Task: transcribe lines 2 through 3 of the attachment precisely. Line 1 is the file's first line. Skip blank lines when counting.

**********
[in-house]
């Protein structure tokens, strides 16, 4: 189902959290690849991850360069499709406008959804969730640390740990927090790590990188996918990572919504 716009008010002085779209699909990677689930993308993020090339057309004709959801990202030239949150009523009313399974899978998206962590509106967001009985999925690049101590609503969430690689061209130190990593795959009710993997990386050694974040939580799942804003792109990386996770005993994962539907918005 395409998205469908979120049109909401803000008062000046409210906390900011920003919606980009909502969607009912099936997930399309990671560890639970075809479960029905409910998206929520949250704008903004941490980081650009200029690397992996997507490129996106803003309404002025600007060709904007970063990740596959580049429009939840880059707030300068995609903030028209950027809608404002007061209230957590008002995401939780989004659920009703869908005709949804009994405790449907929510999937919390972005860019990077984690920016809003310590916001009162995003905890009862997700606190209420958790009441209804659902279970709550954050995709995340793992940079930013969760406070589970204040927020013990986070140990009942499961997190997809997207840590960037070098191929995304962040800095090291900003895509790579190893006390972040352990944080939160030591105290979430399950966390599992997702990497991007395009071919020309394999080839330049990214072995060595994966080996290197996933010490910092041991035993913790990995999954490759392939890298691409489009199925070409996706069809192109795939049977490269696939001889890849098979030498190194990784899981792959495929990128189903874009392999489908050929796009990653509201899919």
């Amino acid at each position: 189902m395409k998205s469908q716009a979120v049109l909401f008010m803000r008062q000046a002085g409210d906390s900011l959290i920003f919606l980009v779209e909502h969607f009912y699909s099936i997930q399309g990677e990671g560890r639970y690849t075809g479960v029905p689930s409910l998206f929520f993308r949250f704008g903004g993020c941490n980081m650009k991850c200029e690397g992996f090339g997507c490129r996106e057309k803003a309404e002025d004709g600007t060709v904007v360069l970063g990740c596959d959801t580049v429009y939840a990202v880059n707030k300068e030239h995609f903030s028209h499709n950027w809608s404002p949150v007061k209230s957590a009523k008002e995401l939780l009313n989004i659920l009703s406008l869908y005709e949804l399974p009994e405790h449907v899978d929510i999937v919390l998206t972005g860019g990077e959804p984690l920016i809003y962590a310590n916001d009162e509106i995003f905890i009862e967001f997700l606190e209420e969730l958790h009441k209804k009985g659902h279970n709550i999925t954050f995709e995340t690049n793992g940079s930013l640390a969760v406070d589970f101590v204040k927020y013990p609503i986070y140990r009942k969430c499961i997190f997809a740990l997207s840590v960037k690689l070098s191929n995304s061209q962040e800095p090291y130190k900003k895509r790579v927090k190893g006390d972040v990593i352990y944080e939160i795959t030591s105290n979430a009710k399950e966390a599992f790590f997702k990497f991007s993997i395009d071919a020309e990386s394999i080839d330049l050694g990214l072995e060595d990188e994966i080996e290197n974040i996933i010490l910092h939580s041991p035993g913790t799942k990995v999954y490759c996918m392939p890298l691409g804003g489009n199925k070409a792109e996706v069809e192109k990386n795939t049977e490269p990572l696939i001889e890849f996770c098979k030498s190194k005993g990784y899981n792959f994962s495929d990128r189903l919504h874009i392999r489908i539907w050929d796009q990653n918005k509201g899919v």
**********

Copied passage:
């Protein structure tokens, strides 16, 4: 189902959290690849991850360069499709406008959804969730640390740990927090790590990188996918990572919504 716009008010002085779209699909990677689930993308993020090339057309004709959801990202030239949150009523009313399974899978998206962590509106967001009985999925690049101590609503969430690689061209130190990593795959009710993997990386050694974040939580799942804003792109990386996770005993994962539907918005 395409998205469908979120049109909401803000008062000046409210906390900011920003919606980009909502969607009912099936997930399309990671560890639970075809479960029905409910998206929520949250704008903004941490980081650009200029690397992996997507490129996106803003309404002025600007060709904007970063990740596959580049429009939840880059707030300068995609903030028209950027809608404002007061209230957590008002995401939780989004659920009703869908005709949804009994405790449907929510999937919390972005860019990077984690920016809003310590916001009162995003905890009862997700606190209420958790009441209804659902279970709550954050995709995340793992940079930013969760406070589970204040927020013990986070140990009942499961997190997809997207840590960037070098191929995304962040800095090291900003895509790579190893006390972040352990944080939160030591105290979430399950966390599992997702990497991007395009071919020309394999080839330049990214072995060595994966080996290197996933010490910092041991035993913790990995999954490759392939890298691409489009199925070409996706069809192109795939049977490269696939001889890849098979030498190194990784899981792959495929990128189903874009392999489908050929796009990653509201899919």
């Amino acid at each position: 189902m395409k998205s469908q716009a979120v049109l909401f008010m803000r008062q000046a002085g409210d906390s900011l959290i920003f919606l980009v779209e909502h969607f009912y699909s099936i997930q399309g990677e990671g560890r639970y690849t075809g479960v029905p689930s409910l998206f929520f993308r949250f704008g903004g993020c941490n980081m650009k991850c200029e690397g992996f090339g997507c490129r996106e057309k803003a309404e002025d004709g600007t060709v904007v360069l970063g990740c596959d959801t580049v429009y939840a990202v880059n707030k300068e030239h995609f903030s028209h499709n950027w809608s404002p949150v007061k209230s957590a009523k008002e995401l939780l009313n989004i659920l009703s406008l869908y005709e949804l399974p009994e405790h449907v899978d929510i999937v919390l998206t972005g860019g990077e959804p984690l920016i809003y962590a310590n916001d009162e509106i995003f905890i009862e967001f997700l606190e209420e969730l958790h009441k209804k009985g659902h279970n709550i999925t954050f995709e995340t690049n793992g940079s930013l640390a969760v406070d589970f101590v204040k927020y013990p609503i986070y140990r009942k969430c499961i997190f997809a740990l997207s840590v960037k690689l070098s191929n995304s061209q962040e800095p090291y130190k900003k895509r790579v927090k190893g006390d972040v990593i352990y944080e939160i795959t030591s105290n979430a009710k399950e966390a599992f790590f997702k990497f991007s993997i395009d071919a020309e990386s394999i080839d330049l050694g990214l072995e060595d990188e994966i080996e290197n974040i996933i010490l910092h939580s041991p035993g913790t799942k990995v999954y490759c996918m392939p890298l691409g804003g489009n199925k070409a792109e996706v069809e192109k990386n795939t049977e490269p990572l696939i001889e890849f996770c098979k030498s190194k005993g990784y899981n792959f994962s495929d990128r189903l919504h874009i392999r489908i539907w050929d796009q990653n918005k509201g899919v």